Applying the 11% to 24% range to the $1.04 billion in excise tax collections from non-financial institutions yields a revenue gain of between $114 million and $250 million. While the average of this range (16.7%) yields a revenue gain of $174 million, as noted before, there is significant evidence that the Pennsylvania estimate is the most accurate. Using that as a basis would put the projected revenue gain at $250 million.
The Food & Business Tax Fairness Act will also reduce the state food tax from 5.5% to 4.5%. The cost of this reduction is $90 million. As a result, the net effect of the revenue recovered from adoption of combined reporting and the revenue loss from reducing the food tax is a revenue gain of between $24 million and $160 million.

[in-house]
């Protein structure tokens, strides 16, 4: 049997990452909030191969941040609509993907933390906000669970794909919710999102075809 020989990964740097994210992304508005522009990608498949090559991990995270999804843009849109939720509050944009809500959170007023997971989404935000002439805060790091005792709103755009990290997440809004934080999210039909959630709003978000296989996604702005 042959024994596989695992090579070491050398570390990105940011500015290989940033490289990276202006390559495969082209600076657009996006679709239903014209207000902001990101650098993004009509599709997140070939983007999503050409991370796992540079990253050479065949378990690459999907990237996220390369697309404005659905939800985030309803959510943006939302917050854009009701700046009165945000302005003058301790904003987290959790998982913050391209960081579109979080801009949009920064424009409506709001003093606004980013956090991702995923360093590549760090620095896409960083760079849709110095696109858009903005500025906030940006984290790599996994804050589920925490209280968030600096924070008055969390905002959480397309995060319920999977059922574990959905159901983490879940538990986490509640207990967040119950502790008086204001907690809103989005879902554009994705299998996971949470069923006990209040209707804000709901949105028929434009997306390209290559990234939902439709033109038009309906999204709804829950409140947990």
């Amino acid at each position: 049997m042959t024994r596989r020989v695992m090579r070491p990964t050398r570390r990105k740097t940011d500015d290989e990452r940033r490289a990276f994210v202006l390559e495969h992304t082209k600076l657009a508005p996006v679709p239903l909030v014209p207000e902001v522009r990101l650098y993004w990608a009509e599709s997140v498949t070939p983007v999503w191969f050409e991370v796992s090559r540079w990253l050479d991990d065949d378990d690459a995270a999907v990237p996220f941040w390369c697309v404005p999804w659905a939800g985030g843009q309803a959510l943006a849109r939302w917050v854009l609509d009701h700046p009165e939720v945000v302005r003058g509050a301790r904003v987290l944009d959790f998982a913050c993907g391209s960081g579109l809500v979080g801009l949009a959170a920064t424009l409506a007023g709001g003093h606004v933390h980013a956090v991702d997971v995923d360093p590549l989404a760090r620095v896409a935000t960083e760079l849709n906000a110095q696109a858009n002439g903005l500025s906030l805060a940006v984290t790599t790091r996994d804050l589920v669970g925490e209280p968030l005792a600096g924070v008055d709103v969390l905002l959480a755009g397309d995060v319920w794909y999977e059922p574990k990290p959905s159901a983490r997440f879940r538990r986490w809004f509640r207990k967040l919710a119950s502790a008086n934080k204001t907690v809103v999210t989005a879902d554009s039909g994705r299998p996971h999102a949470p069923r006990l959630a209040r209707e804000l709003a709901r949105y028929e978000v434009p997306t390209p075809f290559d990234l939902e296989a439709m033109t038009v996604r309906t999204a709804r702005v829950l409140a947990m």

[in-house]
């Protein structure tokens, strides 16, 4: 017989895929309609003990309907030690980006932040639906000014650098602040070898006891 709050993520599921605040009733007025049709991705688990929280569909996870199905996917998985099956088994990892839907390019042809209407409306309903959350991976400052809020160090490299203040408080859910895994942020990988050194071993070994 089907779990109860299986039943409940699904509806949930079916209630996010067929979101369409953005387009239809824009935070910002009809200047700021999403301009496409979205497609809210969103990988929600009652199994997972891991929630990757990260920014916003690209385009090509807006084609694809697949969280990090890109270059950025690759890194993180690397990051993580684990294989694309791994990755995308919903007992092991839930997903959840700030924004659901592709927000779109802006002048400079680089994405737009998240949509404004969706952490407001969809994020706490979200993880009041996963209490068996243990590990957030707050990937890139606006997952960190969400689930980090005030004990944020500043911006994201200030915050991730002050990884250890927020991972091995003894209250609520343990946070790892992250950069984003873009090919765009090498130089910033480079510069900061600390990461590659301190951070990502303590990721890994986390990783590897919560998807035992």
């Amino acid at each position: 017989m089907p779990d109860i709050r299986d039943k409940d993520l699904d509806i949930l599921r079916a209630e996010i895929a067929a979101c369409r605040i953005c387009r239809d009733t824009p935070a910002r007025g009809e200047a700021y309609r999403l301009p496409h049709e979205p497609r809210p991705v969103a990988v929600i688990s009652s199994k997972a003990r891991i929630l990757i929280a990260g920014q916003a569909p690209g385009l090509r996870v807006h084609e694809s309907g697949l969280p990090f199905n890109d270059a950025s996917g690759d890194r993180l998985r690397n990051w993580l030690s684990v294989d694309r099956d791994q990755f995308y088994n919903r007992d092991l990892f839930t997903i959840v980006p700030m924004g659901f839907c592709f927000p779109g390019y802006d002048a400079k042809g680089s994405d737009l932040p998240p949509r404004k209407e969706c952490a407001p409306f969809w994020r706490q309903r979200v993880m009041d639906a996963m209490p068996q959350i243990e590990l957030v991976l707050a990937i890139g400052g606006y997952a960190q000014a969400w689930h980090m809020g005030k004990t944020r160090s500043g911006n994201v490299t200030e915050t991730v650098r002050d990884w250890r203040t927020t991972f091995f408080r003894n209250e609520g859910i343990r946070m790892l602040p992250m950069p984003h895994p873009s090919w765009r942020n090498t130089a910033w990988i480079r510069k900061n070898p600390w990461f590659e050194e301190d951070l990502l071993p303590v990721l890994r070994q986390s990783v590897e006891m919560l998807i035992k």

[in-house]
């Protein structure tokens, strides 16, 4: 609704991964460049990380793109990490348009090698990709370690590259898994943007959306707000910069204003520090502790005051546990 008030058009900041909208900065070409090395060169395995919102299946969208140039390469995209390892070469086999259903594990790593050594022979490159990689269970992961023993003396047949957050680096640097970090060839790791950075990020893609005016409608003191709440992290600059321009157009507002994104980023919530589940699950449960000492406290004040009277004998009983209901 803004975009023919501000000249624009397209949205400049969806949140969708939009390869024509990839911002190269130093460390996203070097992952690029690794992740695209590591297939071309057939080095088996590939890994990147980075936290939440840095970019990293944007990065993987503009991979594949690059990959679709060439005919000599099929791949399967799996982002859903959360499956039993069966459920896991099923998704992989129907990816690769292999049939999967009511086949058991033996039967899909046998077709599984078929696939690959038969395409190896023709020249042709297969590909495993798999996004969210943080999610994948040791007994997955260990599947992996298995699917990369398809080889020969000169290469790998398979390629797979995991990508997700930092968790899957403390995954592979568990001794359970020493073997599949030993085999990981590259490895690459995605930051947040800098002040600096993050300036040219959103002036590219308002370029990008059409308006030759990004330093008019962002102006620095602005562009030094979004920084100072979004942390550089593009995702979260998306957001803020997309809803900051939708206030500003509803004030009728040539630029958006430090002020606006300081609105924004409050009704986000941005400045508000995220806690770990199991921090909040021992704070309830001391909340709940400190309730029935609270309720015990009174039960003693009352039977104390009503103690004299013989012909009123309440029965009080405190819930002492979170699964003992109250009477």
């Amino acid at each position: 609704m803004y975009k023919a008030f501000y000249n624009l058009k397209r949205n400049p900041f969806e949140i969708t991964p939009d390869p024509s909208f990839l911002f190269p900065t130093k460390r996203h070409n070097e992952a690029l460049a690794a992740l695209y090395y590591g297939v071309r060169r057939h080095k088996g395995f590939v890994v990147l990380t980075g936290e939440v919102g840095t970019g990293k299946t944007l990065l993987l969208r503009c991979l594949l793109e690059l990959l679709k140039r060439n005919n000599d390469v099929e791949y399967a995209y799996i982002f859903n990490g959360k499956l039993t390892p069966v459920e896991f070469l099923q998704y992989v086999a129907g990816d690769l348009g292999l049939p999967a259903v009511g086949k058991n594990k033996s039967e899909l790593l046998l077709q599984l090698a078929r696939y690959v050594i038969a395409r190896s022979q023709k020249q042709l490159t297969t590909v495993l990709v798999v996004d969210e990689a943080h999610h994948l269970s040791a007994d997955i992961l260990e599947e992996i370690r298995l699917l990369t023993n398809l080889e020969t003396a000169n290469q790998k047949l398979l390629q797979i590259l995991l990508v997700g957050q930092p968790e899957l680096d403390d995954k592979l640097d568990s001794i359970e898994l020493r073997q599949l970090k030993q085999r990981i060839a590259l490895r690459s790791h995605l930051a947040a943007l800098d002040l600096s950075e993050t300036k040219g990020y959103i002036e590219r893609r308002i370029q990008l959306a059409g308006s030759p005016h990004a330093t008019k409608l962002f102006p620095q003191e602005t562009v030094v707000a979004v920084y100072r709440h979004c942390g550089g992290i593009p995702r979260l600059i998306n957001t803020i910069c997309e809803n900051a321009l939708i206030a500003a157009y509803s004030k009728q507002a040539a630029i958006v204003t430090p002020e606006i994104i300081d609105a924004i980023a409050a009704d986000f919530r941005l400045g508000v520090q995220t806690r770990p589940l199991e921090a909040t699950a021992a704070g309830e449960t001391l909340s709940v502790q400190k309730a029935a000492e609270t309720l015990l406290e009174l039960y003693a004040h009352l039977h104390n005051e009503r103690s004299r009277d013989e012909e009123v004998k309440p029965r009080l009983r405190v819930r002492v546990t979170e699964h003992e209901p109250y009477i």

Flawed Fiscal Note
The Fiscal Review Committee, the body of the General Assembly that generates the official revenue estimates for various proposals under consideration by state Legislators, has relied entirely upon the Department of Revenue in estimating the potential revenue gain from adoption of combined reporting in Tennessee. With faulty data from the Department of Revenue, Fiscal Review has issued a weak and indefensible fiscal note or revenue estimate for the Food and Business Tax Fairness Act.